Impaired dynamic cerebral autoregulation at rest and during isometric exercise in type 2 diabetes patients

Lauro C. Vianna, Shekhar H. Deo, Areum K. Jensen, Seth W. Holwerda, Matthew C. Zimmerman, Paul J. Fadel

Research output: Contribution to journalArticlepeer-review

47 Scopus citations


Type 2 diabetes mellitus patients (T2D) have elevated risk of stroke, suggesting that cerebrovascular function is impaired. Herein, we examined dynamic cerebral autoregulation (CA) at rest and during exercise in T2D patients and determined whether underlying systemic oxidative stress is associated with impairments in CA. Middle cerebral artery blood velocity and arterial blood pressure (BP) were measured at rest and during 2-min bouts of low-and high-intensity isometric handgrip performed at 20% and 40% maximum voluntary contraction, respectively, in seven normotensive and eight hypertensive T2D patients and eight healthy controls. Dynamic CA was estimated using the rate of regulation (RoR). Total reactive oxygen species (ROS) and superoxide levels were measured at rest. There were no differences in RoR at rest or during exercise between normotensive and hypertensive T2D patients. However, when compared with controls, T2D patients exhibited lower RoR at rest and during low-intensity handgrip indicating impaired dynamic CA. Moreover, the RoR was further reduced by 29±4% during high-intensity handgrip in T2D patients (0.307±0.012/s rest vs. 0.220±0.014/s high intensity; P<0.01), although well maintained in controls. T2D patients demonstrated greater baseline total ROS and superoxide compared with controls, both of which were negatively related to RoR during handgrip (e.g., total ROS: r=0.71, P<0.05; 40% maximum voluntary contraction). Collectively, these data demonstrate impaired dynamic CA at rest and during isometric handgrip in T2D patients, which may be, in part, related to greater underlying systemic oxidative stress. Additionally, dynamic CA is blunted further with high intensity isometric contractions potentially placing T2D patients at greater risk for cerebral events during such activities.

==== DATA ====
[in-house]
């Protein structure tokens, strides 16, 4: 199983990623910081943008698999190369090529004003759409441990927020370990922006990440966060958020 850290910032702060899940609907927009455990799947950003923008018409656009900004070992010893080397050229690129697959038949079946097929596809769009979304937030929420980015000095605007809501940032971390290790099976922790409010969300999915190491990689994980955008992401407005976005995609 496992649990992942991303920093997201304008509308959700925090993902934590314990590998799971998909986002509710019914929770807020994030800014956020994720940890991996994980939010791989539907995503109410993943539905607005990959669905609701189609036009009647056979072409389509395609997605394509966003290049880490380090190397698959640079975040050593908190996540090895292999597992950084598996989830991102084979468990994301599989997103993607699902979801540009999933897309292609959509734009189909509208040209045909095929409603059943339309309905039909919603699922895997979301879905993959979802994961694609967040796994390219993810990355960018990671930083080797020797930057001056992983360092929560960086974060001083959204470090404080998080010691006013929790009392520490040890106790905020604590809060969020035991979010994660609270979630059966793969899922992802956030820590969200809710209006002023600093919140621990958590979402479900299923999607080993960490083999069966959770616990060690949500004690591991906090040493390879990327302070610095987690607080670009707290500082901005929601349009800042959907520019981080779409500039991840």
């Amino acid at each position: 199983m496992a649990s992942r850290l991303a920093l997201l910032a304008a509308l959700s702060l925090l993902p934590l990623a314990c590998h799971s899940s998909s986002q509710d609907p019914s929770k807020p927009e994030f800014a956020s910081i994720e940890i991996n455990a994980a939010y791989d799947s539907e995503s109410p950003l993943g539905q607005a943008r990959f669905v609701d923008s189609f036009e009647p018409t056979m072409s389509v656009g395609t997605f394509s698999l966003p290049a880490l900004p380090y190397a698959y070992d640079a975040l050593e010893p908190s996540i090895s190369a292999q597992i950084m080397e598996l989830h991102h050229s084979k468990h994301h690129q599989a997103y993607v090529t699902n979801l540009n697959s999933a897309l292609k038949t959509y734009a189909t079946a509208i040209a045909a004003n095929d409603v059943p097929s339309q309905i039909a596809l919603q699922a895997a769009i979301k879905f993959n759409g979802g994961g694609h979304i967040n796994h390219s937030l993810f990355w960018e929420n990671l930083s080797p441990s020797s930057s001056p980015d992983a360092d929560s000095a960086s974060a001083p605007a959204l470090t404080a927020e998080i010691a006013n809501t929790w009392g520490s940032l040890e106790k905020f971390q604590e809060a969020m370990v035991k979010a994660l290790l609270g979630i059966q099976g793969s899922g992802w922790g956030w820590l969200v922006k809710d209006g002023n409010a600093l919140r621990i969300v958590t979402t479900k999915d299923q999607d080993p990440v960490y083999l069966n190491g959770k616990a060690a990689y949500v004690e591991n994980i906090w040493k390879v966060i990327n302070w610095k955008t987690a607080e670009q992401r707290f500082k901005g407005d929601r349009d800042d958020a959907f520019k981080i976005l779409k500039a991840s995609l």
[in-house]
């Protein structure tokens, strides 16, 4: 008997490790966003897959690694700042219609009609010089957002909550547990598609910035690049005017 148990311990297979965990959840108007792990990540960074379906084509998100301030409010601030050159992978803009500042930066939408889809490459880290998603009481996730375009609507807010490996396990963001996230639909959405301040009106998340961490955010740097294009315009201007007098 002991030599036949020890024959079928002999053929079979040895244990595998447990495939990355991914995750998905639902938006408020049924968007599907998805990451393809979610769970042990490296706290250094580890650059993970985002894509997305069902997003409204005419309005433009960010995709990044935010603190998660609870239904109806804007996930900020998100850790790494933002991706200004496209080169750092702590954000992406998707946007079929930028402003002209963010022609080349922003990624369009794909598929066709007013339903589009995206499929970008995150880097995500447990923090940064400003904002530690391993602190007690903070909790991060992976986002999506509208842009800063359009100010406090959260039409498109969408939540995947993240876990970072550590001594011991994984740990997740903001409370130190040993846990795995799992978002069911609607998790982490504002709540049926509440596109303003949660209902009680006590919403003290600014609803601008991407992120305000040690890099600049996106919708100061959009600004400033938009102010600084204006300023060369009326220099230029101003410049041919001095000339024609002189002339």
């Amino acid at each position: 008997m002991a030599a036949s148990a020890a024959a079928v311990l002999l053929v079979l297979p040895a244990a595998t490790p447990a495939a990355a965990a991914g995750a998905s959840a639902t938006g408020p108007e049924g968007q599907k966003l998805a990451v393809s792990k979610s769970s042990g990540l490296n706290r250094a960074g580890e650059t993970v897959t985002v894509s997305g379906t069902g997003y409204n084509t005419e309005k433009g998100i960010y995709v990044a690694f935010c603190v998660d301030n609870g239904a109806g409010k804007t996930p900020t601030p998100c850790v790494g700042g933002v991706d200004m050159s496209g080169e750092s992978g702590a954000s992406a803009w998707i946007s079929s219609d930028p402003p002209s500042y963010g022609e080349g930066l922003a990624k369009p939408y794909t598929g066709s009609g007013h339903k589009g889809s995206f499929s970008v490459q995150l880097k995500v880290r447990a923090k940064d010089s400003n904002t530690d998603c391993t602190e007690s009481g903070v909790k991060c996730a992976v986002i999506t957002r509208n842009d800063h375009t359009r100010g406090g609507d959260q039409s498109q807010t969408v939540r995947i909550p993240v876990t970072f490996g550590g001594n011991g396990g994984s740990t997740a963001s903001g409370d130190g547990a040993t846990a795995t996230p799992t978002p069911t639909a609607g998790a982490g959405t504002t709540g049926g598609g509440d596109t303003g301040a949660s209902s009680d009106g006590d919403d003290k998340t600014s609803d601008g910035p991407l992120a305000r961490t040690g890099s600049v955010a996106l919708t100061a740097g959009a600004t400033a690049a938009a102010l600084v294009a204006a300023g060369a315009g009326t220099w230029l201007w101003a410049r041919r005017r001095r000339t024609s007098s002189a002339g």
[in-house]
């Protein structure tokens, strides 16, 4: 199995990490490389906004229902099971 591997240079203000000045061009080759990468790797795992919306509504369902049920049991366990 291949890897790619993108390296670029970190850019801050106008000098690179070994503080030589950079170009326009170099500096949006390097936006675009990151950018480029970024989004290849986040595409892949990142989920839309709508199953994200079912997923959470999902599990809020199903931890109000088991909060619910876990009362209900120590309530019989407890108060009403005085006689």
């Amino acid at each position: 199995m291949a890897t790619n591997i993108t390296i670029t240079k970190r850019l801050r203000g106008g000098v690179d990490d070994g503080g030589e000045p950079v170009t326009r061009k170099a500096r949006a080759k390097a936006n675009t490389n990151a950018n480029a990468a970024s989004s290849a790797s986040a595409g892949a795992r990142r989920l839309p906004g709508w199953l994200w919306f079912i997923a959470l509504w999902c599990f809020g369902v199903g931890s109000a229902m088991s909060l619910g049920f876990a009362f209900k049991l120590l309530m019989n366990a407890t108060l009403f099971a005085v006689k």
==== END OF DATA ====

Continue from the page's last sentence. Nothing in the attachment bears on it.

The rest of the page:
Original languageEnglish (US)
Pages (from-to)681-687
Number of pages7
JournalAmerican Journal of Physiology - Heart and Circulatory Physiology
Issue number7
StatePublished - 2015


  • Cerebral blood flow
  • Oxidative stress
  • Reactive oxygen species
  • Static handgrip

ASJC Scopus subject areas

  • Physiology
  • Cardiology and Cardiovascular Medicine
  • Physiology (medical)


Dive into the research topics of 'Impaired dynamic cerebral autoregulation at rest and during isometric exercise in type 2 diabetes patients'. Together they form a unique fingerprint.

Cite this